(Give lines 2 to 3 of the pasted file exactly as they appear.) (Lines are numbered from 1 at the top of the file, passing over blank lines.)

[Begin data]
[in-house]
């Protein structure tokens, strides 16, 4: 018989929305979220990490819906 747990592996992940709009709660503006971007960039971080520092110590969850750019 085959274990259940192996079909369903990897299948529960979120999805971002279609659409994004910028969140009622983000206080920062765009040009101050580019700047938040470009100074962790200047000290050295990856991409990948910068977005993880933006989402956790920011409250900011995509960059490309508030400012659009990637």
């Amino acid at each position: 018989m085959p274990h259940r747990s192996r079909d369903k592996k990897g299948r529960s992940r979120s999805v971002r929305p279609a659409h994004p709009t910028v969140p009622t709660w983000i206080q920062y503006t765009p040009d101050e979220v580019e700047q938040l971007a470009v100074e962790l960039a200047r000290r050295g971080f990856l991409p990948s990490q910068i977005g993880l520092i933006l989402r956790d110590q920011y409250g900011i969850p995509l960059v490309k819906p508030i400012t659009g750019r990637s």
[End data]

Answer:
């Protein structure tokens, strides 16, 4: 018989929305979220990490819906 747990592996992940709009709660503006971007960039971080520092110590969850750019 085959274990259940192996079909369903990897299948529960979120999805971002279609659409994004910028969140009622983000206080920062765009040009101050580019700047938040470009100074962790200047000290050295990856991409990948910068977005993880933006989402956790920011409250900011995509960059490309508030400012659009990637």
């Amino acid at each position: 018989m085959p274990h259940r747990s192996r079909d369903k592996k990897g299948r529960s992940r979120s999805v971002r929305p279609a659409h994004p709009t910028v969140p009622t709660w983000i206080q920062y503006t765009p040009d101050e979220v580019e700047q938040l971007a470009v100074e962790l960039a200047r000290r050295g971080f990856l991409p990948s990490q910068i977005g993880l520092i933006l989402r956790d110590q920011y409250g900011i969850p995509l960059v490309k819906p508030i400012t659009g750019r990637s």